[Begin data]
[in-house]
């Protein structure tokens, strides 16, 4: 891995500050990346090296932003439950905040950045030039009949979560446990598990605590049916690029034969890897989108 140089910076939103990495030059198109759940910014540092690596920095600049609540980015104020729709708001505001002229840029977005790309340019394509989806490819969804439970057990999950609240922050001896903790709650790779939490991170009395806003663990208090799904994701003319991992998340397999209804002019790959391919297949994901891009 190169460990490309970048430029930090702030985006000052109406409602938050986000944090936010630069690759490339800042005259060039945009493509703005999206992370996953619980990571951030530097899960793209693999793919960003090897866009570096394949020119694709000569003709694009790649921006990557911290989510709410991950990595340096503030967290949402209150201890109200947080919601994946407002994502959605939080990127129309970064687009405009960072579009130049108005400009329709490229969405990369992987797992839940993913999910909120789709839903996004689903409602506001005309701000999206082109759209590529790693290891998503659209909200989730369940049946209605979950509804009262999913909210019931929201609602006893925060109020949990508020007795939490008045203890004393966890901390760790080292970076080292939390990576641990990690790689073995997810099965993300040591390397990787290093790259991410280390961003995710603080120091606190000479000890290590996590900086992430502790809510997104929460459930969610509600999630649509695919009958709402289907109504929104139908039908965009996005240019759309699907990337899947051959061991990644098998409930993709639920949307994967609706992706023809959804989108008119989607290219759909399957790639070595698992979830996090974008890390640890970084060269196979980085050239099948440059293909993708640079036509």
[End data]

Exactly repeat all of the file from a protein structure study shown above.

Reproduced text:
[in-house]
């Protein structure tokens, strides 16, 4: 891995500050990346090296932003439950905040950045030039009949979560446990598990605590049916690029034969890897989108 140089910076939103990495030059198109759940910014540092690596920095600049609540980015104020729709708001505001002229840029977005790309340019394509989806490819969804439970057990999950609240922050001896903790709650790779939490991170009395806003663990208090799904994701003319991992998340397999209804002019790959391919297949994901891009 190169460990490309970048430029930090702030985006000052109406409602938050986000944090936010630069690759490339800042005259060039945009493509703005999206992370996953619980990571951030530097899960793209693999793919960003090897866009570096394949020119694709000569003709694009790649921006990557911290989510709410991950990595340096503030967290949402209150201890109200947080919601994946407002994502959605939080990127129309970064687009405009960072579009130049108005400009329709490229969405990369992987797992839940993913999910909120789709839903996004689903409602506001005309701000999206082109759209590529790693290891998503659209909200989730369940049946209605979950509804009262999913909210019931929201609602006893925060109020949990508020007795939490008045203890004393966890901390760790080292970076080292939390990576641990990690790689073995997810099965993300040591390397990787290093790259991410280390961003995710603080120091606190000479000890290590996590900086992430502790809510997104929460459930969610509600999630649509695919009958709402289907109504929104139908039908965009996005240019759309699907990337899947051959061991990644098998409930993709639920949307994967609706992706023809959804989108008119989607290219759909399957790639070595698992979830996090974008890390640890970084060269196979980085050239099948440059293909993708640079036509």